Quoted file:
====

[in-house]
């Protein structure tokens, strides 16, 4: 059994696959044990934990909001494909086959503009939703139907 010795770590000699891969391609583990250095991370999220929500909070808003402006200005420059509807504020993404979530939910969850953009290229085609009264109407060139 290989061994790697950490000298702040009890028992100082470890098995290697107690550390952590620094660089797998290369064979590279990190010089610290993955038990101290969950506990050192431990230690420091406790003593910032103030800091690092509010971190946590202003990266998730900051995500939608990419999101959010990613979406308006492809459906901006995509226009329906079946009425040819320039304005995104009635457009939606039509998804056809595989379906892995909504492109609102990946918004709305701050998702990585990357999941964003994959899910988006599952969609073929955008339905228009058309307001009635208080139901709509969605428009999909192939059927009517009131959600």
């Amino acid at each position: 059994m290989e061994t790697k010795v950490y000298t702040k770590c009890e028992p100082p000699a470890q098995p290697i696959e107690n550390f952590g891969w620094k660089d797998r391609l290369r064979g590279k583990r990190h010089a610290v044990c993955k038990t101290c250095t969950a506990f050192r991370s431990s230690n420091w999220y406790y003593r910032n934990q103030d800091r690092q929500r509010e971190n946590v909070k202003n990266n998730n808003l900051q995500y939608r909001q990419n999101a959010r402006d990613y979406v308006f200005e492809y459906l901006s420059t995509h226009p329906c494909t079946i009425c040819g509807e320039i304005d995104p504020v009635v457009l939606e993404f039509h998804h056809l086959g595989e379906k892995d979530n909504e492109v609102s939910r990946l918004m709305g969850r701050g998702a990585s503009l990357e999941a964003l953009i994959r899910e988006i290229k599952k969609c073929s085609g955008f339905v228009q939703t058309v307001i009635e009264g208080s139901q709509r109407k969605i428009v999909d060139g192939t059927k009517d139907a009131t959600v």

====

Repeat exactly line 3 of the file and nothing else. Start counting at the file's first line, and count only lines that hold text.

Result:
């Amino acid at each position: 059994m290989e061994t790697k010795v950490y000298t702040k770590c009890e028992p100082p000699a470890q098995p290697i696959e107690n550390f952590g891969w620094k660089d797998r391609l290369r064979g590279k583990r990190h010089a610290v044990c993955k038990t101290c250095t969950a506990f050192r991370s431990s230690n420091w999220y406790y003593r910032n934990q103030d800091r690092q929500r509010e971190n946590v909070k202003n990266n998730n808003l900051q995500y939608r909001q990419n999101a959010r402006d990613y979406v308006f200005e492809y459906l901006s420059t995509h226009p329906c494909t079946i009425c040819g509807e320039i304005d995104p504020v009635v457009l939606e993404f039509h998804h056809l086959g595989e379906k892995d979530n909504e492109v609102s939910r990946l918004m709305g969850r701050g998702a990585s503009l990357e999941a964003l953009i994959r899910e988006i290229k599952k969609c073929s085609g955008f339905v228009q939703t058309v307001i009635e009264g208080s139901q709509r109407k969605i428009v999909d060139g192939t059927k009517d139907a009131t959600v």